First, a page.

Astoria Apartments


$1,850 Astoria
1BR, 1BA
~ 2 Hours since update
$2,300 Astoria
1BR, 1BA
Dishwasher, Balcony, Walk-Up
~ 2 Hours since update
$2,150 27 37 27 Th Street
1BR, 1BA Exclusive
Pets Allowed, Elevator
~ 3 Hours since update Verified
$2,375 2534 36th Street
1BR, 1BA Exclusive
Small Dogs & Cats, Elevator, In-Unit Laundry, Dishwasher, Balcony, Elevator Building
~ 3 Hours since update
$3,450 Astoria
3BR, 2BA
Pets Allowed, In-Unit Laundry, Dishwasher, Backyard, Gym, On-site super, Terrace, Walk-Up
~ 3 Hours since update
$2,300 Astoria
2BR, 1BA
Balcony, Gym
~ 3 Hours since update
$1,900 Astoria
1BR, 1BA
On-site super, Walk-Up
~ 3 Hours since update
$2,000 Astoria
1BR, 1BA
Cats Only, Laundry Room, On-site super
~ 3 Hours since update
$2,000 Astoria
2BR, 1BA
~ 4 Hours since update
$2,250 Astoria
2BR, 1BA
Cats Only
~ 4 Hours since update
$1,750 Astoria
1BR, 1BA
~ 4 Hours since update
$1,850 30 45 45th Street
1BR, 1BA
800 Sq. Ft., Cats Only, Elevator, Pre War
~ 4 Hours since update
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Local Subway Stops

  • R E M 46 St
  • R E M Steinway St
  • N Q Astoria Blvd
  • N Q 30 Av
  • N Q Broadway
  • N Q 36 Av

The Top No-Fee Buildings

Building Address # no-fee apts
12 02 Broadway 115
26 36 27th Avenue 24
30 50 21st Street 13
11 25 Broadway 8
32 52 33rd Street 6
3050 W 21ST ST 5
All Astoria apartment buildings
Astoria map

Astoria Statistics

1BR Median Rent
  • 17% Walk-Up
  • 14% Pre War
  • 14% New Building
  • 13% Luxury Highrise
  • 11% Elevator/Laundry Building
Building types
popularity rank 2014 rank: 38

Astoria is:

Families Great food LGBT-popular On the rise

Astoria specialists

David Ellis Photo

David Ellis
Bohemia Realty Group

Real Estate License
Sonny Mukhopadhyay Photo

Sonny Mukhopadhyay

Real Estate License
Rob Fuller Photo

Rob Fuller
Town Residential

Real Estate License

Neighborhood Description

Astoria, Queens is probably best known as the ethnic food mecca of New York City, but eating is only the tip of the iceberg when it comes to the cultural richness of this vibrant neighborhood. Few neighborhoods garner as much pride from their residents as Astoria.

Stroll down almost any east-west avenue in the community and you’ll find a thriving family owned restaurant from every country imaginable. The area is absolutely brimming with ethnic restaurants whose incomparable flavors and reasonable prices put Manhattan to shame.

In Astoria, national food chains have been almost completely pushed out by local ones, and despite the presence of a giant Costco chain store nearby, most locals still get their kitchen basics at the small, local grocers and butchers along these avenues.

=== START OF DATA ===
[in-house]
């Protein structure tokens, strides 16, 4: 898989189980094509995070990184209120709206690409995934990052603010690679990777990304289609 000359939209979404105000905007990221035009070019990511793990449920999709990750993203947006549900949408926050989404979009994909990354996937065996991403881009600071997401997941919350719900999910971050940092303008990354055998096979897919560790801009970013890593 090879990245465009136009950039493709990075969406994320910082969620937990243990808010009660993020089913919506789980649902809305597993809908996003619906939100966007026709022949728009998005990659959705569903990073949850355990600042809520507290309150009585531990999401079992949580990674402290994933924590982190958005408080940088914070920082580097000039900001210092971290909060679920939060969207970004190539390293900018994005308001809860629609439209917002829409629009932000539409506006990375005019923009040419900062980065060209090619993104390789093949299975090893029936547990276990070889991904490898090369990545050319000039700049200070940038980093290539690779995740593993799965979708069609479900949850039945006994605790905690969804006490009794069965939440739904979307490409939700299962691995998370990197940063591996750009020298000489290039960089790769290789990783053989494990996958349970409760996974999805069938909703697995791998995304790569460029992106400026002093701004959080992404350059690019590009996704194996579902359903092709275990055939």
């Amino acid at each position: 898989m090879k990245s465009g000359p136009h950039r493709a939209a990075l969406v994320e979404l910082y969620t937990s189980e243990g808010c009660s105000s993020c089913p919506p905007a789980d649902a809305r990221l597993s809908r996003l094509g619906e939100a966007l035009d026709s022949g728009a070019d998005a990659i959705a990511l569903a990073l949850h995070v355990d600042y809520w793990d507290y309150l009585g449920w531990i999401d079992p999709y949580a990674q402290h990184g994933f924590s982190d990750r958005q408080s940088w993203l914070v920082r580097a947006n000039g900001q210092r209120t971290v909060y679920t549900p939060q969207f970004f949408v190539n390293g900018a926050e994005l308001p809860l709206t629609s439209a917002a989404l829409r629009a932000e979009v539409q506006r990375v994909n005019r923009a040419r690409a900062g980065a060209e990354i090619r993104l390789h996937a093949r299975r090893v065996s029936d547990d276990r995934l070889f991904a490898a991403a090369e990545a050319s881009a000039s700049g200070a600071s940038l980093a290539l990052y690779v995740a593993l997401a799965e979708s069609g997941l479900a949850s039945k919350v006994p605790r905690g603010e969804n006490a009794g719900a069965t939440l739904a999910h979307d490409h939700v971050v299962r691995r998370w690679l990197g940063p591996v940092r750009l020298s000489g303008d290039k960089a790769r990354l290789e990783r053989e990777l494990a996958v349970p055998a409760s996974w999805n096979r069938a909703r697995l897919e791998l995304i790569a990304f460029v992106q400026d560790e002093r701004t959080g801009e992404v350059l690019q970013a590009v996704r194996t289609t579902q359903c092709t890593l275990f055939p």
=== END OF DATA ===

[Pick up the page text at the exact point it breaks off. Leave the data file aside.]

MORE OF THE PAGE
In addition to its incredible food scene, Astoria is endowed with ample parkland; Astoria Park houses New York’s largest public swimming pool and boasts views of the Hell Gate Bridge and New York Connecting Railroad, and Socrates Sculpture Park is an internationally renowned outdoor museum that hosts annual parades, festivals, and other public gatherings, as well as hosting free arts education programs. Other notable attractions include St. Demetrius Cathedral, Bohemian Hall & Beer Garden, the Lent Homestead, and 300-year-old Riker Burial Ground.

Housing options in Astoria include a diverse mix of old two-family houses, converted condos, and newer apartment buildings. Many residents keep up beautiful personal garden and apartment-dwellers can take advantage of the community green spaces scattered across the neighborhood. Living in the area is relatively inexpensive, but due to increasing awareness of Astoria’s charms, prices are slowly rising. Nevertheless, the neighborhood remains one of the most cost-effective alternatives to Manhattan with outstanding 10-15 minute commute times.

Founded in the 1830s by fur trader Stephan Halsey, the neighborhood was named after John Jacob Astor, then the wealthiest man in America, with the hopes of persuading him to invest, which he did not. With the opening of a local piano factory, Steinway & Sons (which is still in operation today) in the 1870s, the community quickly grew. In 1920 the movie studio now known as The Kaufman Astoria Studios opened its doors; in 1988, the studio became the site of the Museum of the Moving Image, which continues to attract tourists today.

In the 1960s and 1970s the area saw a boom of immigration from Greece, and there is still a large Greek imprint on the community today, particularly on 31st Street, where the varieties of olives and olive oils in the bustling Greek cafes are too plentiful to count.

Though there’s some debate about the exact geographical boundaries of Astoria, the roughly 3.5 square miles of Queens borders Long Island City on 36th Avenue and stretches from the East River to 49th Street.

Transportation to Manhattan is a breeze by taking the elevated N or W to Midtown, the R, V and G stop at Steinway Street, and the M60 bus makes for an easy commute to LaGuardia Airport. Transport to Harlem or the Bronx is achieved by simply going over the Triborough Bridge. Bus lines include the 18, 19, 19A, 101, 102, 103, and 104.

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